Oriana gave a soft cry and knelt at her father’s feet. She spoke in Old Gallifreyan which, to Marion’s ears had a strange cadence. She asked his forgiveness and begged to be received back into her birth family.

Her father replied in the same old version of the Gallifreyan language accepting her petition.

And that settled the matter. She was forgiven all of her mistakes.

“Come, now,” Aineytta said in gentler tones. “Sit in the shade with Marion. I am going to fetch the herbs you both need as a tonic at this time in your pregnancies.”

Oriana looked at Marion for the first time since she arrived. Her expression was impossible to gauge. She sat next to her in the shade and seemed relieved to do so.

“I... expect you find all this amusing,” she said with her last vestige of pride.

“No. I find it all dreadful. I... also wonder why it is that there is no concept of innocent until proven guilty about this matter. Surely there is a possibility that your husband is not involved? Everyone is assuming the worst.”

“No, they should believe it,” Oriana admitted, her head turned to avoid eye contact. “I WAS foolish not to realise what was happening. I knew he had paid off many of his debts. I didn’t know he had committed a crime to do that. I had never even heard of the crime he committed. This substance... Whatever it is called.... I had never heard of it....”

“Nor had I, though I know of illegal substances that are bought and sold in other places. It is a problem on my world. I was shocked to learn that such things might be happening here. I hope Pól is able to stamp it out quickly. But I am sorry that his doing so causes you grief, especially with a baby.... “

“The months ahead... seem bleak. Even with father’s promise... My child will be less than yours. He will not be the Patriarch in the fullness of time. “

“They will be cousins. They can play and grow together... Prepare for that dreadful Untempered Schism together. That’s all that really matters.”

“They will be Prydonians,” Oriana reflected, and she had forgotten in that instant that she was talking to somebody she considered inferior to her.

“Not until they are much older. I won’t see my child graduate from the Academy.”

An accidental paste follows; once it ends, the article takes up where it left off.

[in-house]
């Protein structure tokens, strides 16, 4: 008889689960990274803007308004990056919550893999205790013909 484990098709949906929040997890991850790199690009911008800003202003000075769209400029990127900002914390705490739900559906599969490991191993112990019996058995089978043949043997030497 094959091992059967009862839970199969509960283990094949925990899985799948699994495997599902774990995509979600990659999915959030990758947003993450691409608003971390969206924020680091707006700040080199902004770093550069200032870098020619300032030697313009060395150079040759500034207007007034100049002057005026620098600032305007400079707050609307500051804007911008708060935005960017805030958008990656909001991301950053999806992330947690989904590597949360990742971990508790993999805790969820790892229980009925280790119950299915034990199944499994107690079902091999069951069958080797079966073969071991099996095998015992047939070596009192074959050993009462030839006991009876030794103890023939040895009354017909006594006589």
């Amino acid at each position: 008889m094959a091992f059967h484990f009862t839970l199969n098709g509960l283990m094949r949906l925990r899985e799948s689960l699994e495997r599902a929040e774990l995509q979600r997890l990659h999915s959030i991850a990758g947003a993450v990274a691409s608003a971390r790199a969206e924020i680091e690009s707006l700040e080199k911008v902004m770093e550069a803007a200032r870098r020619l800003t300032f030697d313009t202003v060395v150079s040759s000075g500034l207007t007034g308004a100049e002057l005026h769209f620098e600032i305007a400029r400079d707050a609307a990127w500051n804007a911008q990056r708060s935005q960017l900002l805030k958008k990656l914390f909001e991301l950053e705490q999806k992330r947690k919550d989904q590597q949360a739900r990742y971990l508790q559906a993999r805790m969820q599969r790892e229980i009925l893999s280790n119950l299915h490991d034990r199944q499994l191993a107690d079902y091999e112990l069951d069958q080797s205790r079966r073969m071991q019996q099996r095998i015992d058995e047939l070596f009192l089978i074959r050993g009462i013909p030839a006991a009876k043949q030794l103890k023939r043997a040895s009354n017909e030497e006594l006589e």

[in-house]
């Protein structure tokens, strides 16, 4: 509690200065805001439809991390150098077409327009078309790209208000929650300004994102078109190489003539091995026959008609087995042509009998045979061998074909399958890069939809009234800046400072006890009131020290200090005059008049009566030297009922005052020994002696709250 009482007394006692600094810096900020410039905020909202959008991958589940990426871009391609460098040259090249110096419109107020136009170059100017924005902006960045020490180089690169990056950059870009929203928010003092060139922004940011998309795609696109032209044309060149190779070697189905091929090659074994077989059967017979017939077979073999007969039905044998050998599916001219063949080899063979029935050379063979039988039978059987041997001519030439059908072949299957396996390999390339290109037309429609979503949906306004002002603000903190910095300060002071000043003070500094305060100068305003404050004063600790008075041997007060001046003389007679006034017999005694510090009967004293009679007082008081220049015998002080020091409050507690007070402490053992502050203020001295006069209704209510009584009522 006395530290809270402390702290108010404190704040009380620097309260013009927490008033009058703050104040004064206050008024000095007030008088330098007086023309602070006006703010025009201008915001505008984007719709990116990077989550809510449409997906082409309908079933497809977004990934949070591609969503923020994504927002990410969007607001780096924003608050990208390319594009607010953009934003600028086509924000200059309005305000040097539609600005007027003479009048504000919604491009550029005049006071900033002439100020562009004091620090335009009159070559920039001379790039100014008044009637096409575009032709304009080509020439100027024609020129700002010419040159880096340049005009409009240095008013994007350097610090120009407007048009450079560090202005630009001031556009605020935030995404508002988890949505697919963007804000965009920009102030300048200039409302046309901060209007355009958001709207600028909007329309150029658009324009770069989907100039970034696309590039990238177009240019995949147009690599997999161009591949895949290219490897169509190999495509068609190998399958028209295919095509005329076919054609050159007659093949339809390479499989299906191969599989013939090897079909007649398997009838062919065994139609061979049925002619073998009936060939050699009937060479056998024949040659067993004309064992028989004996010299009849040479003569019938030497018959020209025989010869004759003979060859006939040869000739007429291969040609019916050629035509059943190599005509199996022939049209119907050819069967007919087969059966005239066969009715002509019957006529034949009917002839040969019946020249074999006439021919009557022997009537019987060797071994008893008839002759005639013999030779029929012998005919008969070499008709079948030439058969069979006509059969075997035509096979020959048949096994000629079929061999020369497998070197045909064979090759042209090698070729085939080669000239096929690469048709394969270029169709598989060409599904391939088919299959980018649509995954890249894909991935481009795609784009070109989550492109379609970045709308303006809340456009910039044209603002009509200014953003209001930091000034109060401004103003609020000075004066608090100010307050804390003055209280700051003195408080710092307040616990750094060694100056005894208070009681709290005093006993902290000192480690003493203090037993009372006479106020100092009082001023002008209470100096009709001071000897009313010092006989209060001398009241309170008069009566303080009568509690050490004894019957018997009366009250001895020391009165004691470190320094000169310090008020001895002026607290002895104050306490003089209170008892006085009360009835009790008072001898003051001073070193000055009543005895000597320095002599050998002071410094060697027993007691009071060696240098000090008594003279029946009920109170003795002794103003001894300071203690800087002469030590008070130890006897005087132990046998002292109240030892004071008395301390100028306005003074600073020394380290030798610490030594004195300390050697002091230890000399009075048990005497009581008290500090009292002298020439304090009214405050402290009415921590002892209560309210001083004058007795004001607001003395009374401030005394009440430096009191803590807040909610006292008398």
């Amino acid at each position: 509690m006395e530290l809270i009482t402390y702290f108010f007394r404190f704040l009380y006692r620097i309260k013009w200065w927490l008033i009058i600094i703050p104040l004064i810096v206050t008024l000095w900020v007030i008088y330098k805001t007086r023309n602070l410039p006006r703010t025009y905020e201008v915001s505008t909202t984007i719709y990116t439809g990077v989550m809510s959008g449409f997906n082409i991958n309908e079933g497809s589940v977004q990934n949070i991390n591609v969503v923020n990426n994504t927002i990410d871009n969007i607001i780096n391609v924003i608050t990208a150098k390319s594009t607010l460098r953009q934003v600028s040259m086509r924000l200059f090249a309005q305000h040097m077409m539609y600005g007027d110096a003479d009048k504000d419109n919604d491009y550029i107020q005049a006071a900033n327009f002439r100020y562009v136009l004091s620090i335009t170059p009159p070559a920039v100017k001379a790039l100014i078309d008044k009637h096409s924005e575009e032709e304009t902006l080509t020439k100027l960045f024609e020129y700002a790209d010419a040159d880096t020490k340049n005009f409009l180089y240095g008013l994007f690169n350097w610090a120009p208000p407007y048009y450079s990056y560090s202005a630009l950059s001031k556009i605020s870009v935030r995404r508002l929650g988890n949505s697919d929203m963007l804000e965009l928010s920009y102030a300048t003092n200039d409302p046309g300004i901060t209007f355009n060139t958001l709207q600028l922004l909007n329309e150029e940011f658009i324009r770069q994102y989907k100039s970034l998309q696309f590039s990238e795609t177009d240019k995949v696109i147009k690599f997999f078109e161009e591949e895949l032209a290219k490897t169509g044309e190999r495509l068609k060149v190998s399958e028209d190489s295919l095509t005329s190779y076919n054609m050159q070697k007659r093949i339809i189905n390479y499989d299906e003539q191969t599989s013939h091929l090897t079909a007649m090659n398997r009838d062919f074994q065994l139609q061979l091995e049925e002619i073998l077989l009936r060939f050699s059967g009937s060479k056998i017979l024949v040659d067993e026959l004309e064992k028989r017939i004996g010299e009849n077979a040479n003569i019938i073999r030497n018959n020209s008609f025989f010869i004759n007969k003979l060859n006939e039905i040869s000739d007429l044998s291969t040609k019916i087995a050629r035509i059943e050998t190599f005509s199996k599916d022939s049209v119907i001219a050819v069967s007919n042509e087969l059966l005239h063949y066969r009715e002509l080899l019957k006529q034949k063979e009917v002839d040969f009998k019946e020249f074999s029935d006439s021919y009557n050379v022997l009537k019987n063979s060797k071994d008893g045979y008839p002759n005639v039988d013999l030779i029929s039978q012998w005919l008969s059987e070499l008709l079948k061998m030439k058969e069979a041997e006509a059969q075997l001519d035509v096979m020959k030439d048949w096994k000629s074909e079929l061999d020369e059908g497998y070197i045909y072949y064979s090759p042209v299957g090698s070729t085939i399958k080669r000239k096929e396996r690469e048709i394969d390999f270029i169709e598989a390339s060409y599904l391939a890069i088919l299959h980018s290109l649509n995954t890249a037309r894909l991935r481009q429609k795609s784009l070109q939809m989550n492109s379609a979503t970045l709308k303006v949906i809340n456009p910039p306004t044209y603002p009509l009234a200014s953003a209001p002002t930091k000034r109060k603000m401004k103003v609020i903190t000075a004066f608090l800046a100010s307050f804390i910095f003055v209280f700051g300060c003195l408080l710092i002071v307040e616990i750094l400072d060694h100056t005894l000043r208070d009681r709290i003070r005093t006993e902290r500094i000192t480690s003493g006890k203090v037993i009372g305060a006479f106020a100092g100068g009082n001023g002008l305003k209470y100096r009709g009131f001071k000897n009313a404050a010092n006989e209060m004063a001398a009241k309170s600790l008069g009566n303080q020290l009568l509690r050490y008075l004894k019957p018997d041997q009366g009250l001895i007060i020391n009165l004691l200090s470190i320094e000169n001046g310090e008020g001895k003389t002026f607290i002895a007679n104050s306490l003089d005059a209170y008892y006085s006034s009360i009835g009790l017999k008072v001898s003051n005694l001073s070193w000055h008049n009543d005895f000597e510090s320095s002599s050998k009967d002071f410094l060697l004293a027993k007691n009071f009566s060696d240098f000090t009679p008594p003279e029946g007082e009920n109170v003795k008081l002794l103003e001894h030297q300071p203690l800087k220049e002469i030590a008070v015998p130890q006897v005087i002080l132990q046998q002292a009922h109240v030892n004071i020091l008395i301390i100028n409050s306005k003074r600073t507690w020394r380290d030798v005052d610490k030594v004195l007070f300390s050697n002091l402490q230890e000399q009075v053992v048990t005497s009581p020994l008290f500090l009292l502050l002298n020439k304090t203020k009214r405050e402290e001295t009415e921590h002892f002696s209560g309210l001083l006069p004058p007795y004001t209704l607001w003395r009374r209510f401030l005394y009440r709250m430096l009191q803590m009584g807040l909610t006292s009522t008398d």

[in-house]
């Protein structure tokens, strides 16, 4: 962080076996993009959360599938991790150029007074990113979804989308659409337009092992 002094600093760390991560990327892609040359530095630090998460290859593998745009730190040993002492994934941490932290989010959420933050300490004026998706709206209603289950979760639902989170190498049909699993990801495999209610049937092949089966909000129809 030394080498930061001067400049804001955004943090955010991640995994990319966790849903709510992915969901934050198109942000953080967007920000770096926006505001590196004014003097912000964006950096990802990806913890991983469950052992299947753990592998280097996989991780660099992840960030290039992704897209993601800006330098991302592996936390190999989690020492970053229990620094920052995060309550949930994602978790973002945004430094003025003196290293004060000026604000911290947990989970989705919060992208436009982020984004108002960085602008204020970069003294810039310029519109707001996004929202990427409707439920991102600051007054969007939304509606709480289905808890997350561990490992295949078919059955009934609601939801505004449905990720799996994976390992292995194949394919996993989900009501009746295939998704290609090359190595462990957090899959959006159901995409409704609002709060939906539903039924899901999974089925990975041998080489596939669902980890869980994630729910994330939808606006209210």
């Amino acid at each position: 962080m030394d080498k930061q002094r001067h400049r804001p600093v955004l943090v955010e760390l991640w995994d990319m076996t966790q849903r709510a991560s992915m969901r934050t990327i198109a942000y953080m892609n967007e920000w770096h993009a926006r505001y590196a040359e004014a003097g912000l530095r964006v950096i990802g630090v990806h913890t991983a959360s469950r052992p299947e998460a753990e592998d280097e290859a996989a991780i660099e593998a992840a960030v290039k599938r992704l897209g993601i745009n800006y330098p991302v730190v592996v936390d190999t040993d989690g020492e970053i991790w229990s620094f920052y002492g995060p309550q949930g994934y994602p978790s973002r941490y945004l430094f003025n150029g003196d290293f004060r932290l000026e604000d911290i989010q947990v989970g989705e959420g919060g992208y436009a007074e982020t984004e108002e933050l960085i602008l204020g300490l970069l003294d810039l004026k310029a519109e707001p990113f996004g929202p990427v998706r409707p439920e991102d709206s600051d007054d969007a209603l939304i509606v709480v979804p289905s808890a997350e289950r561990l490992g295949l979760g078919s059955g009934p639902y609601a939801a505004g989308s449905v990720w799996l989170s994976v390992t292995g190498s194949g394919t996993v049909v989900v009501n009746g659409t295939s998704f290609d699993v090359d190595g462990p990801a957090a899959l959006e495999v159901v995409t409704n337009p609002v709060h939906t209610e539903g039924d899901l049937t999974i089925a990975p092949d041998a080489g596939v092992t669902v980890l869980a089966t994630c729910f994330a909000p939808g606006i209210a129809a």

It was a plain fact. Marion was not complaining. But in her vulnerable time Oriana saw that she was not the only one with problems - possibly the first time in many years that she had done so.

In the moment of détente Aineytta came back into the garden carrying large glasses of something blue with what looked like rose petals dissolving into it.

“Drink it as soon as the last harmona petal dissolves. The best of the medicinal value is in that instance. Drink it quickly. It isn’t a tea to linger over.”

They drank. It tasted like an effervescent fruit cordial. Both women felt energised and healthy almost immediately. For Marion, the sick feeling in the pit of her stomach that had been there since the lagoon crossing in Venice was gone. For Oriana, a quite different discomfort was relieved, though one she was too well brought up to talk about.

“If anyone should be accused of distributing mysterious drugs, it should be Aineytta,” her husband joked.

“Oh, no, father. I cannot make light of that subject,” Oriana protested. “It is too dreadful.”

“I agree,” Marion said. “We should talk of other things.”

“We shall talk first of daily tonics that will give you both strength,” Aineytta decided. “And other preparations that will make the second and third trimesters easier. You will need iron, Oriana. You, less so, Marion. Your Human blood makes it for itself, but it would be good for the Gallifreyan child you carry.”

“We are in your hands, Mama,” Oriana admitted. For a moment, she almost smiled. Despite her troubles having a baby was a joyful thing, and Aineytta was there to give her all the help she could.

But then the trouble returned to her. Kristoph came to the garden. The footman didn’t even try to announce him, instead discreetly backing away.

His expression was unreadable, but everyone looked at him with trepidation. Oriana reached out and found Marion’s hand to cling to. Aineytta stood and embraced her son. He responded in kind. His father stood, too, his instincts telling him that there was news that would chill the warm afternoon air.

“Oriana,” Kristoph said. “I am sorry.”

“Sorry for what?” Marion asked him. Oriana couldn’t speak. She couldn’t even raise her eyes to look at her brother. “What has happened that was worse than it was before?”

“Much,” Kristoph answered. “Much that is worse.”